Conclusion to the Elephant Discussion

Once again the power of social media was on display as people entered the elephant discussion. I would like to thank all of you who contributed positively. To those who resorted to mudslinging you contributed nothing, you achieved nothing and you show cased your ignorance. All of us want the best for our last great wilderness area in South Africa and all of us want the best for our elephants.

I went on several culling operations in Kruger in the 80’s, it is a traumatic experience to say the least.

In those days Kruger Park had an abattoir where the meat was processed and the ivory was traded. The elephant population was held at about 7,000 animals.

I stay in the Sabi Sand Game Reserve and Sabi Sand in those days had no breeding herds of elephant. (Sabi Sand was separated from Kruger by a veterinary fence). Indeed on a game drive to find an elephant was quite an achievement.

In my first letter to Glenn Phillips, I indicated that culling is the only option. This is not strictly correct.

I was fortunate to fly with Bill Woodley over Tsavo in the 70’s, this was after the die off of elephant in the 60’s (Bill Woodley, the Warden, told me between 15,000 and 20,000 elephants died of starvation).

David Sheldrick was the warden of Tsavo at the time of the elephant build up. He too turned to science and the scientist Richard Laws suggested a cull of several thousand elephants. David Sheldrick rejected the culling and allowed nature to take its course. The result was the commiphora woodlands were destroyed and the black rhinos habitat went within it. (actually more black rhinos were poached than actually died). Some 15,000 elephants died of starvation.

Lex Hes believes that we should sit back and allow the natural process to continue. In other words, let the full cycle of elephant build up collapse of the habitat, elephant die off and renewal from a smaller population of elephant.

Certainly in the flights I did with Bill Woodley, there were beautiful productive grasslands and fountains were flowing. (Tsavo had had excellent rains). The browsers were gone but the grazers were plentiful. The black rhino was extinct in Tsavo. It could be argued that Tsavo had lost biodiversity but it had regained new biodiversity.

The second scenario is Luangwa Valley in Zambia. In the 60’s, Luangwa was reputed to have 100,000 elephants (I'm not sure how accurate this figure is, Norman Carr told me this number).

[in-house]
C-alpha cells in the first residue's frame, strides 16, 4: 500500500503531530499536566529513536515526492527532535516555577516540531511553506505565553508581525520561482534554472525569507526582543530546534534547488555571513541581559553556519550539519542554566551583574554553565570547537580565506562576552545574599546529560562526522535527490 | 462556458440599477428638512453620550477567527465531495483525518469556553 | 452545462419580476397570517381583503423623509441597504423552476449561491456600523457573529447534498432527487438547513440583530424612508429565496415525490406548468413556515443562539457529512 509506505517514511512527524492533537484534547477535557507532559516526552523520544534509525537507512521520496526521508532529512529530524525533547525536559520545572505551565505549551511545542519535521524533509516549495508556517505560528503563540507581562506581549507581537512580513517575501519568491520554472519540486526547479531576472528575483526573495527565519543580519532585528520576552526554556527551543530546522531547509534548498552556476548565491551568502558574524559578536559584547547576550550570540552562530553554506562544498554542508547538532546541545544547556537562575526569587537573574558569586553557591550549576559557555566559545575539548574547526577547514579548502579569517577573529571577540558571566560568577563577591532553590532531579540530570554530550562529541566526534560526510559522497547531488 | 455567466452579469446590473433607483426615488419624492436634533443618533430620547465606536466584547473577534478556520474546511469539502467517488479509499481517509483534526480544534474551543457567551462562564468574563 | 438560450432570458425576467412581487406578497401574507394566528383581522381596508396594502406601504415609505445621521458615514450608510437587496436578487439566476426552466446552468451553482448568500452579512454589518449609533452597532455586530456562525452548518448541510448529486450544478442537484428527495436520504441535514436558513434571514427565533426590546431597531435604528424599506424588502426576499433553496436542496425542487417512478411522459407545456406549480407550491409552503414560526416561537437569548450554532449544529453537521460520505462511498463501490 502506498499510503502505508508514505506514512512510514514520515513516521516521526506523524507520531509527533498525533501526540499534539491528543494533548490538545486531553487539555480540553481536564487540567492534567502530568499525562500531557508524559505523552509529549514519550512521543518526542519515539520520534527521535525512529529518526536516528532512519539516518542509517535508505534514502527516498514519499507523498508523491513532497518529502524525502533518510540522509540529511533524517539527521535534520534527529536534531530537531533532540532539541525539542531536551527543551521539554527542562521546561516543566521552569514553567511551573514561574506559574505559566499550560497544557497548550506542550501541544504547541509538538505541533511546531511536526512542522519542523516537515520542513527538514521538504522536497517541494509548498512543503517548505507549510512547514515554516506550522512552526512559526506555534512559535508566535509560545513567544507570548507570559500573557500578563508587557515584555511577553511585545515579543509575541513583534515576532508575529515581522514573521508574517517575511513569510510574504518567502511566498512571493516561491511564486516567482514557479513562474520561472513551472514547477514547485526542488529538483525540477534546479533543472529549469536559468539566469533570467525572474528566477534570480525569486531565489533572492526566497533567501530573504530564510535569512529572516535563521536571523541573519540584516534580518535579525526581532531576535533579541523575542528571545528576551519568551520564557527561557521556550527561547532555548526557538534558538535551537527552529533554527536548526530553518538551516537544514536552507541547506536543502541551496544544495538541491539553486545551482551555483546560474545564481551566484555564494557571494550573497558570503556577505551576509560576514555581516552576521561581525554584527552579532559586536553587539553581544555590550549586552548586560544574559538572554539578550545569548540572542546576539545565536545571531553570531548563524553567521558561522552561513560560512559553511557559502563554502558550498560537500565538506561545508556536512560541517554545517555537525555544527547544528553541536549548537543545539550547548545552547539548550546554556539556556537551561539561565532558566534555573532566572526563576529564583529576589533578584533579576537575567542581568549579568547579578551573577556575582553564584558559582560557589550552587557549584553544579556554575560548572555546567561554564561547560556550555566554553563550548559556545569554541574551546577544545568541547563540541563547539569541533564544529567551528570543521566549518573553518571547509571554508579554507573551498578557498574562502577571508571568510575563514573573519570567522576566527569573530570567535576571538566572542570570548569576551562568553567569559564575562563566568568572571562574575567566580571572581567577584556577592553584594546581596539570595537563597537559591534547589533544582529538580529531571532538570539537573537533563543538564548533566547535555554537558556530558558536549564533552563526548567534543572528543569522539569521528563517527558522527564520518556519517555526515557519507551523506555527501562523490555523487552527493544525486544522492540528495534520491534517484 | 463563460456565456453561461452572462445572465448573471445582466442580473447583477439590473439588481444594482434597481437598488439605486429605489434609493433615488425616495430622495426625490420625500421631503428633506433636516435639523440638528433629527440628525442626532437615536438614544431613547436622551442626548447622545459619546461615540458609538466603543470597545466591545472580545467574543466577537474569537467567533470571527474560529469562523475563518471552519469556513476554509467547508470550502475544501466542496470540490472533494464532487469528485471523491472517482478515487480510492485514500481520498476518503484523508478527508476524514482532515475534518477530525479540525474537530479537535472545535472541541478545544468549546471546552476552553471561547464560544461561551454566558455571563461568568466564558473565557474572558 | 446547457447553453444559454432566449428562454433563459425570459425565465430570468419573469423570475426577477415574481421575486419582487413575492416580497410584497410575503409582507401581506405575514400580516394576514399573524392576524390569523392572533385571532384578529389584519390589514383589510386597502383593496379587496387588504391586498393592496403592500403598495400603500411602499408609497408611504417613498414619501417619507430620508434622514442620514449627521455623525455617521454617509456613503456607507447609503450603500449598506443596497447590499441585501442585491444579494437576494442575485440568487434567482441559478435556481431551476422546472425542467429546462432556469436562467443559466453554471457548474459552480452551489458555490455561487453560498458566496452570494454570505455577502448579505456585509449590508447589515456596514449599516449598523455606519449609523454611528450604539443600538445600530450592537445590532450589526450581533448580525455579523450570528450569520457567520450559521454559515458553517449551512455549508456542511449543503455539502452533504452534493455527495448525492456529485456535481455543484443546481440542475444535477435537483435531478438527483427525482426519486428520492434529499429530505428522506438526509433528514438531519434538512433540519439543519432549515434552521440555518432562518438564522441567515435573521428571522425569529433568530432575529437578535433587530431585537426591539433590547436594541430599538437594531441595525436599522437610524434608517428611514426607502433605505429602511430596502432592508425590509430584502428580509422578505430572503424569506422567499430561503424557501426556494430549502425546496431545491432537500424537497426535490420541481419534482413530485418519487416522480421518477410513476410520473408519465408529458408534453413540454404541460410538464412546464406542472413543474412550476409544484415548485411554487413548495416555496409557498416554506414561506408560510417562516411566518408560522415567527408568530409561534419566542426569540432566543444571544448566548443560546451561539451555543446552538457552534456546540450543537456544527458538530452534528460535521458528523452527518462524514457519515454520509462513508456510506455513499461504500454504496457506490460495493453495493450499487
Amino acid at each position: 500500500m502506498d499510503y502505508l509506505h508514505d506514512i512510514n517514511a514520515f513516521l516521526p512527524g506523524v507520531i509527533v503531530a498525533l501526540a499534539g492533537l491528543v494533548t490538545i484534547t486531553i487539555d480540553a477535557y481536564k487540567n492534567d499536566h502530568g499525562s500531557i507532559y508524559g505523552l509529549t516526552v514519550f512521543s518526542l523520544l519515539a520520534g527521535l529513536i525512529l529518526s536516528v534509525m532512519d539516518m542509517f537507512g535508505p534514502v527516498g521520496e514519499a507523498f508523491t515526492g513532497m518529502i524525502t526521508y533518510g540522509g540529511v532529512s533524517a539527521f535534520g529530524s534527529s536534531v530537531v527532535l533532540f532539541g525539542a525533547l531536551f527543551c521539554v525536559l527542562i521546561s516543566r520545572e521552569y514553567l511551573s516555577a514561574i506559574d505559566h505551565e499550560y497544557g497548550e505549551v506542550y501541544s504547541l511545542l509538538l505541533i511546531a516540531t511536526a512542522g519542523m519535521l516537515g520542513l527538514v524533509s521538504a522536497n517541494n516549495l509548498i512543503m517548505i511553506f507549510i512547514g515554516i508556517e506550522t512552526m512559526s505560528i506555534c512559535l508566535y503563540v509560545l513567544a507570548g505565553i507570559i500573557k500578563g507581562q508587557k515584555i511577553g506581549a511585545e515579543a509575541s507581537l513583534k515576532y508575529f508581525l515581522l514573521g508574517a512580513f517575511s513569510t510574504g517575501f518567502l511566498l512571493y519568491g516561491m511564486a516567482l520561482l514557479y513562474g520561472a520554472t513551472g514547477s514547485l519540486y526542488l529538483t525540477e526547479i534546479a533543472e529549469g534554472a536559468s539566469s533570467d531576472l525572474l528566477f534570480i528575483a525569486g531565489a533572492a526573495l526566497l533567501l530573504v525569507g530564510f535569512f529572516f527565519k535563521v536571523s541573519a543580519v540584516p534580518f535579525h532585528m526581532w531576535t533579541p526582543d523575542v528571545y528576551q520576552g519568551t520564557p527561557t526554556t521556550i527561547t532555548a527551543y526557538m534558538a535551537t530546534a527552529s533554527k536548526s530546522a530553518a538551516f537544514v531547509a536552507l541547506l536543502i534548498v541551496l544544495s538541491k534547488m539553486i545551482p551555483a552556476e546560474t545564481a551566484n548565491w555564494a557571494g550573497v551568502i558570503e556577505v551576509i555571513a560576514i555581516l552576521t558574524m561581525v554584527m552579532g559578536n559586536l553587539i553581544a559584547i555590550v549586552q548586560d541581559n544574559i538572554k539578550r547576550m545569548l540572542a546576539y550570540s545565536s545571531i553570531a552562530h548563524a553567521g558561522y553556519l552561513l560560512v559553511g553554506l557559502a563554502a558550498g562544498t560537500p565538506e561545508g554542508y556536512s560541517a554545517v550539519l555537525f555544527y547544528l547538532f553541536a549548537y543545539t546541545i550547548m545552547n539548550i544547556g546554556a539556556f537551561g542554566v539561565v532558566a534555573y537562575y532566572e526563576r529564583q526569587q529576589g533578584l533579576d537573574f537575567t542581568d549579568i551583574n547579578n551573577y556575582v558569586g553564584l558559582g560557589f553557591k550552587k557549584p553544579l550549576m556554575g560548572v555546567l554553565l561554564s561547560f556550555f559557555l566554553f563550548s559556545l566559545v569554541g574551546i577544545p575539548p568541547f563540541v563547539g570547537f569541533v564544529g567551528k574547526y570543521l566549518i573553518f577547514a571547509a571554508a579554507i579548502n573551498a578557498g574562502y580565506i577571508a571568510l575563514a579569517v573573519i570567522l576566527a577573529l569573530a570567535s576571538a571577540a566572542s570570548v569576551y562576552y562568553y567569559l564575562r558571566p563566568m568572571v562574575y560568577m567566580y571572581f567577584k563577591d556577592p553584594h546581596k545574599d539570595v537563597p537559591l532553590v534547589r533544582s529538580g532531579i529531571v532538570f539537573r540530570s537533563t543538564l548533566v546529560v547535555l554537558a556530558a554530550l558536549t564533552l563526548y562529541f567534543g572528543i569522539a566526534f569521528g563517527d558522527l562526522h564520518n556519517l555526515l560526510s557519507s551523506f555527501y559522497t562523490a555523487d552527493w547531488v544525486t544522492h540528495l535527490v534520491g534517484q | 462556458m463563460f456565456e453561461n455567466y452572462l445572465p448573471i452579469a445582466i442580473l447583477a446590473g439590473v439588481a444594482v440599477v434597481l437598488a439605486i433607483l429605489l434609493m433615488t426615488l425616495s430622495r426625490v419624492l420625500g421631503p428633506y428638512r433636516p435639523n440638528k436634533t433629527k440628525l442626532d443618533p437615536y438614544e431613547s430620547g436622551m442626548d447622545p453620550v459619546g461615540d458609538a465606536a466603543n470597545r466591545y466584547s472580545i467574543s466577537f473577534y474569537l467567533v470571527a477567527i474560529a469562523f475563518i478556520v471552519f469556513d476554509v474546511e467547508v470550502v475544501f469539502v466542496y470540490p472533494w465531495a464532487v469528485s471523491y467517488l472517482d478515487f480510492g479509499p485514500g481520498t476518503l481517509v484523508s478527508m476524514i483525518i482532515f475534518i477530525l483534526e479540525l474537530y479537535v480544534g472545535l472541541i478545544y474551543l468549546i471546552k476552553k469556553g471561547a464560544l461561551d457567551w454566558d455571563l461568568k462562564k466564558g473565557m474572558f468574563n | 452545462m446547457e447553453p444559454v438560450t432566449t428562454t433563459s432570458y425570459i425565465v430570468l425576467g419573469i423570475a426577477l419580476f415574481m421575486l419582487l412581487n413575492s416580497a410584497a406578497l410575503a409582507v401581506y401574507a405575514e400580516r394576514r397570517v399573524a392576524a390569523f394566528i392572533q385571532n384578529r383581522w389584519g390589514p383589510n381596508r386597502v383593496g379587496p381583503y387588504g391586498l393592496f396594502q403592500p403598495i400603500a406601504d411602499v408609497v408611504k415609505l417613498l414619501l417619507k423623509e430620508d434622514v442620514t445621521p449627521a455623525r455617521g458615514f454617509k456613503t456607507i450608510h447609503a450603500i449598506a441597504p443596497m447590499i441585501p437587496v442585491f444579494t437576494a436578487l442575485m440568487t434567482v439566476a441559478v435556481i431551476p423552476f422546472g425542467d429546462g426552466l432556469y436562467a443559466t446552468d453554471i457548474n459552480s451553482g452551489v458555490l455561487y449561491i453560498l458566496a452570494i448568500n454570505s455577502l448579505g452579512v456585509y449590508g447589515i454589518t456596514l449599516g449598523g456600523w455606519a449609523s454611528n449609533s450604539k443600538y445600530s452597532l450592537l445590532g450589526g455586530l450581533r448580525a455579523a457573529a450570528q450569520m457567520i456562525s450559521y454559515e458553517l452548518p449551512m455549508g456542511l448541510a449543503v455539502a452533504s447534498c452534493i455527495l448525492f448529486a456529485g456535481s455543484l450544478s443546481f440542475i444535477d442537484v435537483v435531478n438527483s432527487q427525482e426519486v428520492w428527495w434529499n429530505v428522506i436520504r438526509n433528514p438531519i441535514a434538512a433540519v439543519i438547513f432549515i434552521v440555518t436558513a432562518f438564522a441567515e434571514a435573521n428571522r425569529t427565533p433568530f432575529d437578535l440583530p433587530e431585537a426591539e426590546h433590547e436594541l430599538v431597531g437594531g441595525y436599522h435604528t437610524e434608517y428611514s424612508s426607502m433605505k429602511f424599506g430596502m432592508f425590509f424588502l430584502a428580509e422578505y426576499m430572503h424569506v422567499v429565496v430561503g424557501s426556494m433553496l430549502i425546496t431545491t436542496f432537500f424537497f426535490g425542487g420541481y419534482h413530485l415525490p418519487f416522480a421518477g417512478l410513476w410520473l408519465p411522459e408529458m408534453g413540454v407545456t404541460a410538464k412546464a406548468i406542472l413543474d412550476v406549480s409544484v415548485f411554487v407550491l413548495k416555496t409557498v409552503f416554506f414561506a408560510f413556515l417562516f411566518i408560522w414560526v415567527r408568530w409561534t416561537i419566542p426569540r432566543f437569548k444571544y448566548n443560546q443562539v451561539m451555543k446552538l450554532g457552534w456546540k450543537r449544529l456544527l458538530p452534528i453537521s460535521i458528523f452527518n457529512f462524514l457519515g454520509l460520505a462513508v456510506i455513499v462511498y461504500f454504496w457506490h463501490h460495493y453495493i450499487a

The Zambian Wild Life Services also turned to science for answers and Professor John Hanko conducted a survey. An abattoir was built and culling began. However the abattoir turned into a white elephant and culling ceased.

When I got to Luangwa in the 80’s, the number of elephant was between 15,000 and 20,000. The reduction of the elephant was due to poaching.

Indeed, when I released the lioness Shingalana, there was not a single cow elephant with tusks in the vicinity of our camp. Any elephant with ivory had been poached. The tuskless elephants were exceedingly aggressive to say the least.

Therefore history provides us with the result of the laziest fair approach where elephants overpopulate, modify the habitat, die off and then regenerate. This is the Tsavo example. Luangwa provides us with a reduction of elephant by poaching. Kruger National Park during the 70’s and 80’s provides us with the management of elephants by culling.

However my letter is a call for leadership. We desperately need the available brain power to be brought together to decide on which strategy to follow. I believe lack of leadership will be disastrous for the smaller game reserves and their tourist businesses.

The numbers of elephant in the smaller reserves is higher than the Kruger Park, because they have more artificial water. At the same time, if Kruger are reducing their water, the pressure on the smaller reserves will increase.

The smaller reserves have neither the expertise or the ability to tackle the problems. Furthermore the smaller reserves are compromised, because they think from a tourist perspective not an elephant perspective.

Once again this is an appeal to Glenn Phillips to champion the cause for the entire region. I respectably ask that the process gets underway sooner than later.

Tread Lightly on the Earth


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